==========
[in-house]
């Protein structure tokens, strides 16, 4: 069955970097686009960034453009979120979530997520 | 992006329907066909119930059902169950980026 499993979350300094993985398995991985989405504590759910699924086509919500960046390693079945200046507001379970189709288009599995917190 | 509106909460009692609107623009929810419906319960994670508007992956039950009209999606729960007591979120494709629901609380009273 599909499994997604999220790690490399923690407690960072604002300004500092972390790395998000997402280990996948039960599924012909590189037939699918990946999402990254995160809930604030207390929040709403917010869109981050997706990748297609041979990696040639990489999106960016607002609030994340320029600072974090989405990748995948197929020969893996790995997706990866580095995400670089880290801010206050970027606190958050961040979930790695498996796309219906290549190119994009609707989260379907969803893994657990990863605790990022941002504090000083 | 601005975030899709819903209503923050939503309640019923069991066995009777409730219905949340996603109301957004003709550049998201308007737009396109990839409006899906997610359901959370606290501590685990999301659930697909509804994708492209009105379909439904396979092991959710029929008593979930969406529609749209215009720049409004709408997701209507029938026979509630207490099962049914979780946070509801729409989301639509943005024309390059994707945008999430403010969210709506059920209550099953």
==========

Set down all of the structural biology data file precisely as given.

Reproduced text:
[in-house]
């Protein structure tokens, strides 16, 4: 069955970097686009960034453009979120979530997520 | 992006329907066909119930059902169950980026 499993979350300094993985398995991985989405504590759910699924086509919500960046390693079945200046507001379970189709288009599995917190 | 509106909460009692609107623009929810419906319960994670508007992956039950009209999606729960007591979120494709629901609380009273 599909499994997604999220790690490399923690407690960072604002300004500092972390790395998000997402280990996948039960599924012909590189037939699918990946999402990254995160809930604030207390929040709403917010869109981050997706990748297609041979990696040639990489999106960016607002609030994340320029600072974090989405990748995948197929020969893996790995997706990866580095995400670089880290801010206050970027606190958050961040979930790695498996796309219906290549190119994009609707989260379907969803893994657990990863605790990022941002504090000083 | 601005975030899709819903209503923050939503309640019923069991066995009777409730219905949340996603109301957004003709550049998201308007737009396109990839409006899906997610359901959370606290501590685990999301659930697909509804994708492209009105379909439904396979092991959710029929008593979930969406529609749209215009720049409004709408997701209507029938026979509630207490099962049914979780946070509801729409989301639509943005024309390059994707945008999430403010969210709506059920209550099953």